Number Of Americans Taking Antidepressants Surges Has Raised Dramatically
The National Center for Health Statistics, an arm of the Centers for Disease Control (CDC) has published an announcement on its web site highlighting the fact that the number of Americans 12 years of age or older taking antidepressants has skyrocketed in recent years.
Based on the information given, the number of Americans 12 and older taking antidepressants now comprises fully 11% of the total population of the United States, which amounts to some 34 million people.
And that’s not all, antidepressants, the most commonly prescribed medication in the country for people aged 18 to 44, are given more often to women than men, and far more often to white people than any other race. Also, 60% of those taking antidepressants have done so for at least two years, and 14% for ten years or longer.
Unfortunately, despite the high numbers, the Institute estimates that only about a third of those people who suffer from clinical depression take antidepressants, due to financial constraints, or because of other mental or physical ailments that prevent them from receiving treatment.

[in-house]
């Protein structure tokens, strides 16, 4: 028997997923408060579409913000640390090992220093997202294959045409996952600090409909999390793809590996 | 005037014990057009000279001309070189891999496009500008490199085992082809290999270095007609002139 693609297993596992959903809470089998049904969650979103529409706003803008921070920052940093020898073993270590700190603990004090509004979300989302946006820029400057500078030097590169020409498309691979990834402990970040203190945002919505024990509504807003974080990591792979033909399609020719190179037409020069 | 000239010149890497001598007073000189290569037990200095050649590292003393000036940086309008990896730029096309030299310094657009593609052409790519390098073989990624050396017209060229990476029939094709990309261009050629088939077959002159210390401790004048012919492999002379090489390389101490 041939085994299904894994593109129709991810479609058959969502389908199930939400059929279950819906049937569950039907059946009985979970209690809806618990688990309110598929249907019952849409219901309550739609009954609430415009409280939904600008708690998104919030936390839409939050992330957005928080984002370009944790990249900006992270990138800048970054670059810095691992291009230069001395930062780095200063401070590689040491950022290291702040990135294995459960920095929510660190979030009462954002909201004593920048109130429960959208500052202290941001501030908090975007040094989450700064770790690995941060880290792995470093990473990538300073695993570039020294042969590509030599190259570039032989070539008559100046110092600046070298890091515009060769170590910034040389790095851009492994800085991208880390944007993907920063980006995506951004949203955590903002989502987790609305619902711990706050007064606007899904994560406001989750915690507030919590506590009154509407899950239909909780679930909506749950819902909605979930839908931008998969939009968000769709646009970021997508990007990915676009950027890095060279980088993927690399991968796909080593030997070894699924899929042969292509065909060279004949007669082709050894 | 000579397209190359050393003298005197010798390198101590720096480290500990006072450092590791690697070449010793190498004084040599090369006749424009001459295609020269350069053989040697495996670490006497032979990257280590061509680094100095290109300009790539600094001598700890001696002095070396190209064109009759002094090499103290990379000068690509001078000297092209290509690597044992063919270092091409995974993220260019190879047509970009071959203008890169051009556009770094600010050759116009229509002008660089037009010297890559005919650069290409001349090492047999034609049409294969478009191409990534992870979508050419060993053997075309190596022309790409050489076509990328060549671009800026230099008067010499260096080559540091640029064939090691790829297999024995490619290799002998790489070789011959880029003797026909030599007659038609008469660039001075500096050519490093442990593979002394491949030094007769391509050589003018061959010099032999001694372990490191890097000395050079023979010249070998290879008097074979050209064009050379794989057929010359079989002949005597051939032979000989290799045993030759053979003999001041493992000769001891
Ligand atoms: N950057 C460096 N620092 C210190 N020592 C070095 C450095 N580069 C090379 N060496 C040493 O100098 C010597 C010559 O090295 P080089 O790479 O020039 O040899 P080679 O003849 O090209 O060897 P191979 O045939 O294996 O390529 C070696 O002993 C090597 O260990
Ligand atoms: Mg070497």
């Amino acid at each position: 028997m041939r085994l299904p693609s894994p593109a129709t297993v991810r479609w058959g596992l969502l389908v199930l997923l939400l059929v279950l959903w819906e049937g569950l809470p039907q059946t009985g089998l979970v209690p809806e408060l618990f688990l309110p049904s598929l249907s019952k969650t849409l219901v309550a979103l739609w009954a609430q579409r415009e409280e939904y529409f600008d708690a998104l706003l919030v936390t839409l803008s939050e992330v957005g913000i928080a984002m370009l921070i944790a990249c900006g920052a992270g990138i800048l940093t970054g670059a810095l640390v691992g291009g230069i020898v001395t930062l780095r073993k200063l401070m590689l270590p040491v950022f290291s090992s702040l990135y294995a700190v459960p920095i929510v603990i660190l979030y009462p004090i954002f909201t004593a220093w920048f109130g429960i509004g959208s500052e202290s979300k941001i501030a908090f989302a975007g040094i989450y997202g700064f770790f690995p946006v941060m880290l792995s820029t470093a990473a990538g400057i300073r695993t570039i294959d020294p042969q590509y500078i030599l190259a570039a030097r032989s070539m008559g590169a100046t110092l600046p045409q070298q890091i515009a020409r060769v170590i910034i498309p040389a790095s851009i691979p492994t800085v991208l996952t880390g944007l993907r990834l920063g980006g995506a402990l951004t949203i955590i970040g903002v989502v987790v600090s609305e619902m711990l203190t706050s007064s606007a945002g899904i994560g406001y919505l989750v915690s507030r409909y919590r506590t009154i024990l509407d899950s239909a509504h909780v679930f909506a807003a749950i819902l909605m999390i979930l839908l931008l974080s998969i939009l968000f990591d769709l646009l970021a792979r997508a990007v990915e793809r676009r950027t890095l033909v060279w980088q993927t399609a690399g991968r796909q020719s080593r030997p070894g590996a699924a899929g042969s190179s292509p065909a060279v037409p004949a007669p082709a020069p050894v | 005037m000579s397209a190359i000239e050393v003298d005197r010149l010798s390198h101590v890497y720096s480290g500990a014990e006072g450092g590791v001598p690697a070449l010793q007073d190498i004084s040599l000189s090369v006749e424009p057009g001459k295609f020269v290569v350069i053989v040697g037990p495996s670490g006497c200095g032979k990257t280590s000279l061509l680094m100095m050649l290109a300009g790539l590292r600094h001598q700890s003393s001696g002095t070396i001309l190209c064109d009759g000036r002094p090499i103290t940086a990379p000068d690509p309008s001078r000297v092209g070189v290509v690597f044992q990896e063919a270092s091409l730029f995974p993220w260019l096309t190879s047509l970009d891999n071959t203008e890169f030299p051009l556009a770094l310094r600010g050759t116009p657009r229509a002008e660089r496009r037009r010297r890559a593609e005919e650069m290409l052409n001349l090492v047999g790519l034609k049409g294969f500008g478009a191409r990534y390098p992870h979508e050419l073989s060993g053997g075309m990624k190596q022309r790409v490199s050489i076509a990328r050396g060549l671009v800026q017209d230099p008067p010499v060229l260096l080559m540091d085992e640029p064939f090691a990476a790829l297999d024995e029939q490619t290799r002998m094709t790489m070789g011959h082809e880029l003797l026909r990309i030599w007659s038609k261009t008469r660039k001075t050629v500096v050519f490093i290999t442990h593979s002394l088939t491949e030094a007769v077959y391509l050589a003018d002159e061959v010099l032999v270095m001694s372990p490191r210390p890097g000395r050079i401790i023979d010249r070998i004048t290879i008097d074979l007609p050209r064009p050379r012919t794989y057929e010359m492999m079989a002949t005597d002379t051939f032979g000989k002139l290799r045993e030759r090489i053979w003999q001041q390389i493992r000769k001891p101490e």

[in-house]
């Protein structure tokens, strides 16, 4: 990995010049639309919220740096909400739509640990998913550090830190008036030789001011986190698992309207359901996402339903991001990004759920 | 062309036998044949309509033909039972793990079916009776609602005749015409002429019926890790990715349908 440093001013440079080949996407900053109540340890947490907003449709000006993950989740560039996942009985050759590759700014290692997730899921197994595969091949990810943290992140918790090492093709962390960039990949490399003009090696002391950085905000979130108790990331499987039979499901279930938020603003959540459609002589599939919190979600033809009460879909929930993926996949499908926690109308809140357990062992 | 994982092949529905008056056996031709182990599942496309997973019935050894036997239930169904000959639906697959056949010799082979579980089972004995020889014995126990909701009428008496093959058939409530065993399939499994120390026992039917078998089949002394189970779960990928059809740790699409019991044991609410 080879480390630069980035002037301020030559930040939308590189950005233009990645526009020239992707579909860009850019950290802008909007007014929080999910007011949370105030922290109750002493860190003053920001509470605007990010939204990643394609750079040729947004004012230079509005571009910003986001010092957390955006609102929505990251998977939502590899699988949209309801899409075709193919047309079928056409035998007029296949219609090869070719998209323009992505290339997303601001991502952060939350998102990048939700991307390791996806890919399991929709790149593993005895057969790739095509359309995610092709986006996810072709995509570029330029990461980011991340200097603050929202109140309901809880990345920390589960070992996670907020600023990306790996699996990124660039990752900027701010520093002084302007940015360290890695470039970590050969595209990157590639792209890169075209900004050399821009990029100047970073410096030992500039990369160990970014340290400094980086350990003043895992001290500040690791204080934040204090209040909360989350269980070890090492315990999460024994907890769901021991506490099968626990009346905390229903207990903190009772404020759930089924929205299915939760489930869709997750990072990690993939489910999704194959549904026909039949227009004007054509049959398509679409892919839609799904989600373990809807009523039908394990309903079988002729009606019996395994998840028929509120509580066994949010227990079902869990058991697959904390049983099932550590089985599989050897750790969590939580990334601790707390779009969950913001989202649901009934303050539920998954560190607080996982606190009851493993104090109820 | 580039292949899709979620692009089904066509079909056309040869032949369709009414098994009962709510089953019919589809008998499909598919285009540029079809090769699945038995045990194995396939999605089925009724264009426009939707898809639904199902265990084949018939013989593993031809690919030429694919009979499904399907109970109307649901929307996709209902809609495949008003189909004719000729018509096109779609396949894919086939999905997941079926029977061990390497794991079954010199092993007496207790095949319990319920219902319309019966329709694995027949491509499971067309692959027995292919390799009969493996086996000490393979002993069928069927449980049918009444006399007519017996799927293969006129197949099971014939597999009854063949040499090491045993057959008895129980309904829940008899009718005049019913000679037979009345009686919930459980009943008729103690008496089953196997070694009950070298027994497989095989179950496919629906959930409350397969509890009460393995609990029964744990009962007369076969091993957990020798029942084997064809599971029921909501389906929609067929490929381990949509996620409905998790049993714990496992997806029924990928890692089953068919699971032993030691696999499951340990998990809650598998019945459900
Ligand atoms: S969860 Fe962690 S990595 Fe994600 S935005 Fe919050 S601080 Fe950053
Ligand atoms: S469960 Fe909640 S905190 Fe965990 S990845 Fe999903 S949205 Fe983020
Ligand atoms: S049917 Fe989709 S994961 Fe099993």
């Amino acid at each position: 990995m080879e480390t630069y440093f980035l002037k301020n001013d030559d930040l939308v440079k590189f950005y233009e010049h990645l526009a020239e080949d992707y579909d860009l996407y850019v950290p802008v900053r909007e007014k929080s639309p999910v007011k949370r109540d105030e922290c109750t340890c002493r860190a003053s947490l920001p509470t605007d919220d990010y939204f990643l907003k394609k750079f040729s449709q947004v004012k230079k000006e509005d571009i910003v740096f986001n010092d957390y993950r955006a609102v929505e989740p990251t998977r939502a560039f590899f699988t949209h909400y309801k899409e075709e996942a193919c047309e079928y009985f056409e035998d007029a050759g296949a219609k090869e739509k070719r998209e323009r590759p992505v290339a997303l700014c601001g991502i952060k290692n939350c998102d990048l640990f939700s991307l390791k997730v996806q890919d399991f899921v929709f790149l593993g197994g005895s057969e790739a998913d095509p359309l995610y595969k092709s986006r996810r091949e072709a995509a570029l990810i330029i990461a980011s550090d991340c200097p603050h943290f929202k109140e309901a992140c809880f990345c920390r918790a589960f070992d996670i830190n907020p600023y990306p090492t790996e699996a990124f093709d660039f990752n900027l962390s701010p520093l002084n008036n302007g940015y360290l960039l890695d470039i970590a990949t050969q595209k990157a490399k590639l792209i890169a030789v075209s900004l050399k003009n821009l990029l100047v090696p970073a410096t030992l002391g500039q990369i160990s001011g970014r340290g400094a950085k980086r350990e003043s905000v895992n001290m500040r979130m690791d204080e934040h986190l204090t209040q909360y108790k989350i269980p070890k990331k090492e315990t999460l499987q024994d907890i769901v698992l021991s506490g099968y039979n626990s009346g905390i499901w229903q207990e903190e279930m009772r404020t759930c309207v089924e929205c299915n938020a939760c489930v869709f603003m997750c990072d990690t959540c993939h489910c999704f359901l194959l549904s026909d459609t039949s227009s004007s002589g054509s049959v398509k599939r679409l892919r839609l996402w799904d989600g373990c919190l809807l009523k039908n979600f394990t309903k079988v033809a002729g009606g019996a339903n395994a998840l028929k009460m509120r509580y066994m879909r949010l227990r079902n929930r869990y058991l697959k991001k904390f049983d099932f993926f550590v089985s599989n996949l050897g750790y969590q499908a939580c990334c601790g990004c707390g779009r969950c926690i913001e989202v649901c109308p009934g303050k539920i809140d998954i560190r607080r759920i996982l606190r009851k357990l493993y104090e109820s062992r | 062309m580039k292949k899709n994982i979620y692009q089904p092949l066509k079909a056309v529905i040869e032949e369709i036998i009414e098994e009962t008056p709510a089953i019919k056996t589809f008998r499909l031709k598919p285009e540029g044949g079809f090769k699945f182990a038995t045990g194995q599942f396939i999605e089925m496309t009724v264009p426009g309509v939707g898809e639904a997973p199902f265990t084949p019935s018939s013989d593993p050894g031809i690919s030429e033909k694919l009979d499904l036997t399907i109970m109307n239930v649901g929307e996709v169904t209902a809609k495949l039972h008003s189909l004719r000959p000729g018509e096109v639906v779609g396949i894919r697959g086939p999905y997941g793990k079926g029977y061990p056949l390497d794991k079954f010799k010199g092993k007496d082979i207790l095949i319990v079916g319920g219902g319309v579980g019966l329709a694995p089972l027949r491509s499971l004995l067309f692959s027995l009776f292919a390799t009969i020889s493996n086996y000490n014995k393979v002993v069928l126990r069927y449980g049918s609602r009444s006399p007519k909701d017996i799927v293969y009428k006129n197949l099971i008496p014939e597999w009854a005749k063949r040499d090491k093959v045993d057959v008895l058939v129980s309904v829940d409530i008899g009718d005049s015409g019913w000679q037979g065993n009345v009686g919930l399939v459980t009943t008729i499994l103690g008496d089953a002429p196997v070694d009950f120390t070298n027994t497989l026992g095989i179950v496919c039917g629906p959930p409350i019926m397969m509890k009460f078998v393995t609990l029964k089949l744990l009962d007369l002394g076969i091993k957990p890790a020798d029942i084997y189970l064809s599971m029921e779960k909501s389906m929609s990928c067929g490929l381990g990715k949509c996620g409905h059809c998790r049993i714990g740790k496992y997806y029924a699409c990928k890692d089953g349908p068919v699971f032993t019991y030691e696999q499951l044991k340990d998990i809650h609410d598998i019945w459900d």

The Institute also noted that from 1988 to 2008 the number of people taking antidepressants had jumped nearly 400%, which they say has more to do with advances in medicine (fewer side effects) than increasing numbers of depression sufferers. Also it was noted that a lot of people take antidepressants that don’t actually have depression for such ailments as symptoms of menopause.
Antidepressants are psychiatric medications generally prescribed by psychiatrists, though sometimes they can be described by other doctors as well. They are usually prescribed to offer patients who suffer mood disorders relief. Mood disorders range from depression to dysthymia to social anxiety disorder and can be prescribed for either temporary or chronic conditions. Though as the report highlights, quite often when antidepressants are prescribed for transient conditions such as postpartum depression, patients continue taking them, which brings up one statistic noticeably absent from the report and that is the number of people taking antidepressants who don’t technically need them.
The report also highlights the growing trend among the population as a whole to turn to medications to solve problems that were once considered something people should deal with in other ways. The growing trend to treat children with ADHD drugs for example has come under increased scrutiny due to the concerns of many that such medications are being prescribed to help parents deal with children, rather than as a prescription for an actual disorder.